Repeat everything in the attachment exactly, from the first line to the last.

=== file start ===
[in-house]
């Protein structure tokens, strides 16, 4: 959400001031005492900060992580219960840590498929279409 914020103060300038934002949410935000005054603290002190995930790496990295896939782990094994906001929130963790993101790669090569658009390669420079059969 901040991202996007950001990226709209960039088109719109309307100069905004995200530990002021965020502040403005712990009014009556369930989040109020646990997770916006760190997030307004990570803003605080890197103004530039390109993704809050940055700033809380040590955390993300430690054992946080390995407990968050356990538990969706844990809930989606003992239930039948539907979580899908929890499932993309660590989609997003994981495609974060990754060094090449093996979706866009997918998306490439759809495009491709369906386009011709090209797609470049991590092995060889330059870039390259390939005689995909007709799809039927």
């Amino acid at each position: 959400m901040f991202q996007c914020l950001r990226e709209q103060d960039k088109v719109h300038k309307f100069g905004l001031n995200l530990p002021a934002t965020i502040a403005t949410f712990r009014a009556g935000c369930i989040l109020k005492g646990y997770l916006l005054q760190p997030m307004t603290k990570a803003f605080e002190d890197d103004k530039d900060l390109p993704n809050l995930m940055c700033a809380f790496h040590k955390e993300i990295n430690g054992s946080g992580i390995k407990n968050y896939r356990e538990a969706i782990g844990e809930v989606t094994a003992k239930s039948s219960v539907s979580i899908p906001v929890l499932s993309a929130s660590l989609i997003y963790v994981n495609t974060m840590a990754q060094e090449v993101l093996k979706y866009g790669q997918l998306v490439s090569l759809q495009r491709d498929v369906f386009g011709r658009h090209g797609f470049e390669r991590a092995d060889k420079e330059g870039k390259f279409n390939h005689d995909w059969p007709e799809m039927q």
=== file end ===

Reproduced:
[in-house]
């Protein structure tokens, strides 16, 4: 959400001031005492900060992580219960840590498929279409 914020103060300038934002949410935000005054603290002190995930790496990295896939782990094994906001929130963790993101790669090569658009390669420079059969 901040991202996007950001990226709209960039088109719109309307100069905004995200530990002021965020502040403005712990009014009556369930989040109020646990997770916006760190997030307004990570803003605080890197103004530039390109993704809050940055700033809380040590955390993300430690054992946080390995407990968050356990538990969706844990809930989606003992239930039948539907979580899908929890499932993309660590989609997003994981495609974060990754060094090449093996979706866009997918998306490439759809495009491709369906386009011709090209797609470049991590092995060889330059870039390259390939005689995909007709799809039927």
């Amino acid at each position: 959400m901040f991202q996007c914020l950001r990226e709209q103060d960039k088109v719109h300038k309307f100069g905004l001031n995200l530990p002021a934002t965020i502040a403005t949410f712990r009014a009556g935000c369930i989040l109020k005492g646990y997770l916006l005054q760190p997030m307004t603290k990570a803003f605080e002190d890197d103004k530039d900060l390109p993704n809050l995930m940055c700033a809380f790496h040590k955390e993300i990295n430690g054992s946080g992580i390995k407990n968050y896939r356990e538990a969706i782990g844990e809930v989606t094994a003992k239930s039948s219960v539907s979580i899908p906001v929890l499932s993309a929130s660590l989609i997003y963790v994981n495609t974060m840590a990754q060094e090449v993101l093996k979706y866009g790669q997918l998306v490439s090569l759809q495009r491709d498929v369906f386009g011709r658009h090209g797609f470049e390669r991590a092995d060889k420079e330059g870039k390259f279409n390939h005689d995909w059969p007709e799809m039927q």